Having a crisis management plan and a crisis management team is pointless if the two are never tested. The Federal Emergency Management Agency (FEMA) is the strongest advocate of practicing crisis management plans. Only by practicing a crisis management plan can management be sure that there are no large holes in the plan (e.g., important contacts were not included), there are no mistakes in the plan (e.g., a wrong phone number or radio frequency), and that the crisis team members can work together effectively. A crisis simulation tests the plan and the team members. It is possible that some team members will not be able to handle the stress of crisis management and will need to be replaced. It is recommended that an organization practice its crisis management plan once or twice a year. Regular practice helps new members of the team get up to speed and tests any modifications made to the crisis management plan. Practice is costly because people must take a day or two away from their jobs to be part of the crisis management test. However, without testing, an organization does not know if it has a functional crisis management plan or a functional crisis management team.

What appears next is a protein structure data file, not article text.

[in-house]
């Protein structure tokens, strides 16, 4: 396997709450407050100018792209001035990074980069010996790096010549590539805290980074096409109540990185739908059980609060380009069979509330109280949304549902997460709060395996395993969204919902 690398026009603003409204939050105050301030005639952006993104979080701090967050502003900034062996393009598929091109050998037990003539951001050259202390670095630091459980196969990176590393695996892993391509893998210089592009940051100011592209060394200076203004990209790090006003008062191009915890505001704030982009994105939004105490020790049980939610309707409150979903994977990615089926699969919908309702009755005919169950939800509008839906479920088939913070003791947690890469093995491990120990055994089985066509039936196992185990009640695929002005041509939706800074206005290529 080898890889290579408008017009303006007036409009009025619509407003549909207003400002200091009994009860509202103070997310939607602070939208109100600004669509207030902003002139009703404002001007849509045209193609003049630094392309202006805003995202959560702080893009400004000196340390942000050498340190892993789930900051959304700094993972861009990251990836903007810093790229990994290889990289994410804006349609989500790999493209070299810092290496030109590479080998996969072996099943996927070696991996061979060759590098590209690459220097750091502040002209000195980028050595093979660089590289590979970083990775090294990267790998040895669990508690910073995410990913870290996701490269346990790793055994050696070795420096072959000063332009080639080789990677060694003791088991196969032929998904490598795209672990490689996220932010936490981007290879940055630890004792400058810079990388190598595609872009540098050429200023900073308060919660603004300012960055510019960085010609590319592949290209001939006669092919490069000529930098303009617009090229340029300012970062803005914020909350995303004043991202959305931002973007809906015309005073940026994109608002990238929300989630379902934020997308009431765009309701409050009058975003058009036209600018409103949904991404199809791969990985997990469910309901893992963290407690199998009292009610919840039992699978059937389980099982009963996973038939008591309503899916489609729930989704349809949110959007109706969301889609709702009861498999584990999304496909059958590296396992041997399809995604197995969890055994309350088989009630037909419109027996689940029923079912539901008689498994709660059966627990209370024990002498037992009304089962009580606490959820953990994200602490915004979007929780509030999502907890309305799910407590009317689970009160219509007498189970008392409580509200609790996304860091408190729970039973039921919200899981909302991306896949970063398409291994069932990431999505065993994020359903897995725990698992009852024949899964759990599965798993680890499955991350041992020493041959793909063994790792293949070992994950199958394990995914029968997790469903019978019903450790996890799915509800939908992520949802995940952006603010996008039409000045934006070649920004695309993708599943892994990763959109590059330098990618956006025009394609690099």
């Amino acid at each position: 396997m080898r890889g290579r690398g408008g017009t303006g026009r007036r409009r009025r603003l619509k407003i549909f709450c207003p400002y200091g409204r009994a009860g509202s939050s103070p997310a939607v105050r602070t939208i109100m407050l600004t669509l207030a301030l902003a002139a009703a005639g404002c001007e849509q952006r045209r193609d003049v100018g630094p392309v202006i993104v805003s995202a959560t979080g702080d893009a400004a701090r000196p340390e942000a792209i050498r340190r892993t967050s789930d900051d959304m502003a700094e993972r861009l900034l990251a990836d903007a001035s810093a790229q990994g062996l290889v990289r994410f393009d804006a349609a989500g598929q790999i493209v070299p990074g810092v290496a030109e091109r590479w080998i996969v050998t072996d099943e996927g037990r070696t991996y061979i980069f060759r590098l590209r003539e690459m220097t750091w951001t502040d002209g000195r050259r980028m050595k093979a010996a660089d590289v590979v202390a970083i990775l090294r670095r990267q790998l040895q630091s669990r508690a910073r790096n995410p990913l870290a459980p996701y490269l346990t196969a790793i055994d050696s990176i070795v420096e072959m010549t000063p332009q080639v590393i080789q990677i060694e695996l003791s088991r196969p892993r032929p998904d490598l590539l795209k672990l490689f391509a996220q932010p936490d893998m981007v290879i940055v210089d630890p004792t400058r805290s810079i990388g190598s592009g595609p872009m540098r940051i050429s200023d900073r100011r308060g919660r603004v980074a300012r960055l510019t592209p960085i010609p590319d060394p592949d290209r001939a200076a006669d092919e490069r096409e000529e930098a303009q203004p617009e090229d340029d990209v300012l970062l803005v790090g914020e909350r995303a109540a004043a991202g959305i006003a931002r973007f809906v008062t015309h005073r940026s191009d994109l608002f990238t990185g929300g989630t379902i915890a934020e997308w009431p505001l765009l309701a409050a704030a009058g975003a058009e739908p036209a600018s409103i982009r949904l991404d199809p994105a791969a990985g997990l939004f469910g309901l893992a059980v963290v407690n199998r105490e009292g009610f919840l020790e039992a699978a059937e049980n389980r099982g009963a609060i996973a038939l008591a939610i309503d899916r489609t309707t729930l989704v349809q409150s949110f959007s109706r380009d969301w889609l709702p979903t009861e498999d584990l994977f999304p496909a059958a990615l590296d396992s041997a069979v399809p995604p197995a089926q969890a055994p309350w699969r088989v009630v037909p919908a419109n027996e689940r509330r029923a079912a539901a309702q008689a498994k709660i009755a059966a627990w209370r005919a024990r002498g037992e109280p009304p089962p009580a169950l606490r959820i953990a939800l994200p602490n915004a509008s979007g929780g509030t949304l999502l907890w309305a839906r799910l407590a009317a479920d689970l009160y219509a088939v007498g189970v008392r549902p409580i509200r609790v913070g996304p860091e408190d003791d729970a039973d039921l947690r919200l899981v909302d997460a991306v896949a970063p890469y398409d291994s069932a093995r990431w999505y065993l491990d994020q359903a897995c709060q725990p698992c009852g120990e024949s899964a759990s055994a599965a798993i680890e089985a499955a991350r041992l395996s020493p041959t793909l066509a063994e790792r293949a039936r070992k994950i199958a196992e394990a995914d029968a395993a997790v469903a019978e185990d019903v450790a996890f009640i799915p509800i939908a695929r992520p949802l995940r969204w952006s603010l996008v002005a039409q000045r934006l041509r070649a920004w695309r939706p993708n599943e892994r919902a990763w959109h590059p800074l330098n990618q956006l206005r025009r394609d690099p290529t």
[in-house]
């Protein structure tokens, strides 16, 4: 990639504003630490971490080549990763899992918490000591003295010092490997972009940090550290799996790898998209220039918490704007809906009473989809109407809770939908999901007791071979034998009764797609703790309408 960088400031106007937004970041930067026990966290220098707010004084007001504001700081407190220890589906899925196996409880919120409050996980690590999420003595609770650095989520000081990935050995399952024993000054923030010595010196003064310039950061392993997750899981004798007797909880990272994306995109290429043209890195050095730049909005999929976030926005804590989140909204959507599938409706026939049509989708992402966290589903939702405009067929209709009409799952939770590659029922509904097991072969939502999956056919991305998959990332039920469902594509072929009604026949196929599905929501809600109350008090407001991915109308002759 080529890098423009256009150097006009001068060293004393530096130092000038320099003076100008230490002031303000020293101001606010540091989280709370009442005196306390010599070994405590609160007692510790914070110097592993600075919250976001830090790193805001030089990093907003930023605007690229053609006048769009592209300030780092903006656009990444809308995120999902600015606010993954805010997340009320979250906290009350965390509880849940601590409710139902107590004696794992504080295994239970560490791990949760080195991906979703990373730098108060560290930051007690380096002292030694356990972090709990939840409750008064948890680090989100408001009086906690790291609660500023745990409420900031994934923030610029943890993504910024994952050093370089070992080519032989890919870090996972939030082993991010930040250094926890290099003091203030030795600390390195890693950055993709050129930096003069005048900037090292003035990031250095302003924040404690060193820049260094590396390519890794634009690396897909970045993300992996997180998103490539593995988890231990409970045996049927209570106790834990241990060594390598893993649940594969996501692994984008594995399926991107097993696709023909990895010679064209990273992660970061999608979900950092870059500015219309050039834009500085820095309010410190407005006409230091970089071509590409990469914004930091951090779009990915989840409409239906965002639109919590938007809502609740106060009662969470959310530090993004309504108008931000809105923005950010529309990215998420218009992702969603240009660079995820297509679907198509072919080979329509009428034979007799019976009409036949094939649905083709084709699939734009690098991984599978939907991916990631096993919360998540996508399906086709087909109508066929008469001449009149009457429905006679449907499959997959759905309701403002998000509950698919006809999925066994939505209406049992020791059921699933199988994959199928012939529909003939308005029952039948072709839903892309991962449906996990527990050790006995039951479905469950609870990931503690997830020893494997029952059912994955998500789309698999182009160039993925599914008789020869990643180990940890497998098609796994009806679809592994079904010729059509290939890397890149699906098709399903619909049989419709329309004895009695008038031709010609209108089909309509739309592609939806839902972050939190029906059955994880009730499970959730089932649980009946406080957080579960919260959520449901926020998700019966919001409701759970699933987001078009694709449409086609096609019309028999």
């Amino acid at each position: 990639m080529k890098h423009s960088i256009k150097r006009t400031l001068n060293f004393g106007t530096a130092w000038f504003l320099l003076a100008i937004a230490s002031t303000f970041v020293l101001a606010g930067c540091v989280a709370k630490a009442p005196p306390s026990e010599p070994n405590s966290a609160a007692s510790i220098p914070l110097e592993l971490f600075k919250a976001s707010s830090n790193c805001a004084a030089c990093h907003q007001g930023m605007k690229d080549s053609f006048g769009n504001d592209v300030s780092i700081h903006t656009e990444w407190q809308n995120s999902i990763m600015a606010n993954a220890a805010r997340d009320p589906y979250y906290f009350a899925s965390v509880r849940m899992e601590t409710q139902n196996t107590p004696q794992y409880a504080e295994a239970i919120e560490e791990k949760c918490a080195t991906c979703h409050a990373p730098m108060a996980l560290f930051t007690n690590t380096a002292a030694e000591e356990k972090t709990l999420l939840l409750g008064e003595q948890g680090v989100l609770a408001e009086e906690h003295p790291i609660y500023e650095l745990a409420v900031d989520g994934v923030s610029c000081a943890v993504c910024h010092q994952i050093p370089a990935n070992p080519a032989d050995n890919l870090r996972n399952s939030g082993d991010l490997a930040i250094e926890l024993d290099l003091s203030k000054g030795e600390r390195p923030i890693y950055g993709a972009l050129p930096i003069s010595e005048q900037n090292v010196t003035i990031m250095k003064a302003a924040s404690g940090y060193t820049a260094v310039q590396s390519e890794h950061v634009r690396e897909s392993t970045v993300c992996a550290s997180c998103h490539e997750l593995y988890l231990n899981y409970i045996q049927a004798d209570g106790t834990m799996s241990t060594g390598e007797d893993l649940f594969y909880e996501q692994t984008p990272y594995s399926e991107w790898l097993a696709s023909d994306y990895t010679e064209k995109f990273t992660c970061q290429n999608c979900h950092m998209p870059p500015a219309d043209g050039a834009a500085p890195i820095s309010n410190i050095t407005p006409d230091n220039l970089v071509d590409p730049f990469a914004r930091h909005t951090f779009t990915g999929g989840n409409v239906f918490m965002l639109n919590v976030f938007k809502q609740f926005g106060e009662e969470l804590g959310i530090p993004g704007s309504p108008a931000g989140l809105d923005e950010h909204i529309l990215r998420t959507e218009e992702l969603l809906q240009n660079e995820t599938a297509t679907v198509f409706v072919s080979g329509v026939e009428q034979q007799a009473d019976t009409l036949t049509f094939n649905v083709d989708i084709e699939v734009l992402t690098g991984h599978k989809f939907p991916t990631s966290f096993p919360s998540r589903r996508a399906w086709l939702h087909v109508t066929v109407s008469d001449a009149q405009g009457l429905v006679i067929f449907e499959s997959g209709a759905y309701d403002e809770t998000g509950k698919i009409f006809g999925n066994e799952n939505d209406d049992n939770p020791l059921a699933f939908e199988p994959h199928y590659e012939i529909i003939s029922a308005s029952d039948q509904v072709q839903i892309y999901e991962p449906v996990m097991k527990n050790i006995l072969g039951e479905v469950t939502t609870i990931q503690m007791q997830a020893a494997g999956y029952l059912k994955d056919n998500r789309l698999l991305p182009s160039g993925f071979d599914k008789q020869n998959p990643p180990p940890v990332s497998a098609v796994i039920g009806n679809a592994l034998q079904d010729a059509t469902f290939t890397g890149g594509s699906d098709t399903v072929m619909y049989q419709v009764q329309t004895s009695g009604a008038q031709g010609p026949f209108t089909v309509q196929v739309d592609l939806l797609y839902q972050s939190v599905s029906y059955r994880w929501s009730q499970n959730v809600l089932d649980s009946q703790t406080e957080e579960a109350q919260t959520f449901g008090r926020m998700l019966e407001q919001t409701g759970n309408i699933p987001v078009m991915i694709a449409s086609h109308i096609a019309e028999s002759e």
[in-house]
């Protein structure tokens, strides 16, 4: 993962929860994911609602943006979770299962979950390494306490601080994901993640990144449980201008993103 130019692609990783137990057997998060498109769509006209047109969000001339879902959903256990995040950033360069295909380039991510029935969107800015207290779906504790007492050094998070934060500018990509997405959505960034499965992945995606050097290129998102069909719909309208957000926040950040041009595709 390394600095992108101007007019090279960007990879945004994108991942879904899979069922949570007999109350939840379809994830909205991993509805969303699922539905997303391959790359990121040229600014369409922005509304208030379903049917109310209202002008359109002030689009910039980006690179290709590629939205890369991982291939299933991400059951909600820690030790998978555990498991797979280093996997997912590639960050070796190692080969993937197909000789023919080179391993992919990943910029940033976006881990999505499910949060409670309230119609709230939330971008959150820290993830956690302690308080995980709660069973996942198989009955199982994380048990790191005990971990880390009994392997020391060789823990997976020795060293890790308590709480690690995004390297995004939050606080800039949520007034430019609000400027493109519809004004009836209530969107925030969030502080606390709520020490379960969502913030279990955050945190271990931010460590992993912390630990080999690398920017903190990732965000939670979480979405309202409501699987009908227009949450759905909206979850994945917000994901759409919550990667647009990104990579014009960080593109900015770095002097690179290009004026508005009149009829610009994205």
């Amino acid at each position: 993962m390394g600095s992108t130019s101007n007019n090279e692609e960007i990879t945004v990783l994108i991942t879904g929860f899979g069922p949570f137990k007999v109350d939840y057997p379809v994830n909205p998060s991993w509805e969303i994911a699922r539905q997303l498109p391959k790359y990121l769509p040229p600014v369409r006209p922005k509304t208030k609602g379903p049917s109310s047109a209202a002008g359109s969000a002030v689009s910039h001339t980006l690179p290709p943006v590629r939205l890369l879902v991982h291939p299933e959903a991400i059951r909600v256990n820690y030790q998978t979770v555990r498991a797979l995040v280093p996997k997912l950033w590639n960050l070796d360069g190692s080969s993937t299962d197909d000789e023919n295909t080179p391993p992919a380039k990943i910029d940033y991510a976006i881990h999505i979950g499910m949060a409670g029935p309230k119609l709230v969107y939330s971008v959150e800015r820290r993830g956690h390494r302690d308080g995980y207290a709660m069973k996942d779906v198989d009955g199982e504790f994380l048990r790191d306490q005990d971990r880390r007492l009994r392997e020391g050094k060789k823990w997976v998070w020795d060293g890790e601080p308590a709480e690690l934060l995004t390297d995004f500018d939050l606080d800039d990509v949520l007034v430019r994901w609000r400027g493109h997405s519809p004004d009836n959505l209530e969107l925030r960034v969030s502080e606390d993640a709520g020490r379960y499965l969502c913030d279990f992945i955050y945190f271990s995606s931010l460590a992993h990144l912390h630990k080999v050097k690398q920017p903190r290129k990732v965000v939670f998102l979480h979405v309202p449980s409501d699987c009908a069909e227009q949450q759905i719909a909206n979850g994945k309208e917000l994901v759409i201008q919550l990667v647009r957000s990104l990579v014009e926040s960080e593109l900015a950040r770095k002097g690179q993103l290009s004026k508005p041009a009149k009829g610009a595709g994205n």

Response is the actual reaction once a crisis does hit. The response encompasses what the crisis management team says and does to handle the crisis. Preparation makes the response more effective if the organization has practiced. The crisis management team faces physical and informational demands. The physical demands include addressing the damage from the crisis. Examples include injured people in need of treatment, evacuating people at risk, containing and suppressing fires, reinforcing buildings with structural damage, and salvaging equipment. The crisis management team will be coordinating its efforts with the business continuity team. The business continuity team is charged with keeping an organization functioning during a crisis or returning an organization to regular functioning as soon as possible. Business continuity teams might use alternative facilities, rented equipment, or temporary staff to help maintain an organization's ability to function. It is important that the crisis management and business continuity teams work in concert to prevent redundant actions or interference with one another.